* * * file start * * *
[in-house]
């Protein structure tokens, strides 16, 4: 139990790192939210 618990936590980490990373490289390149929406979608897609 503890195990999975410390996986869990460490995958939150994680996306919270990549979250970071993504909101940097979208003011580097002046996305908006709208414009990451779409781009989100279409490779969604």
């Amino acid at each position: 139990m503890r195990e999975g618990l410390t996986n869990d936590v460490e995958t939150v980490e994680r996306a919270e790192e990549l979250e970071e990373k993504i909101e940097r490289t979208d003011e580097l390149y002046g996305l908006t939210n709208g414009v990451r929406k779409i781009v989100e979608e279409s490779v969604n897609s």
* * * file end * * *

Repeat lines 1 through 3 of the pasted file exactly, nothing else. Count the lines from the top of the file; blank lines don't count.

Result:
[in-house]
């Protein structure tokens, strides 16, 4: 139990790192939210 618990936590980490990373490289390149929406979608897609 503890195990999975410390996986869990460490995958939150994680996306919270990549979250970071993504909101940097979208003011580097002046996305908006709208414009990451779409781009989100279409490779969604």
């Amino acid at each position: 139990m503890r195990e999975g618990l410390t996986n869990d936590v460490e995958t939150v980490e994680r996306a919270e790192e990549l979250e970071e990373k993504i909101e940097r490289t979208d003011e580097l390149y002046g996305l908006t939210n709208g414009v990451r929406k779409i781009v989100e979608e279409s490779v969604n897609s």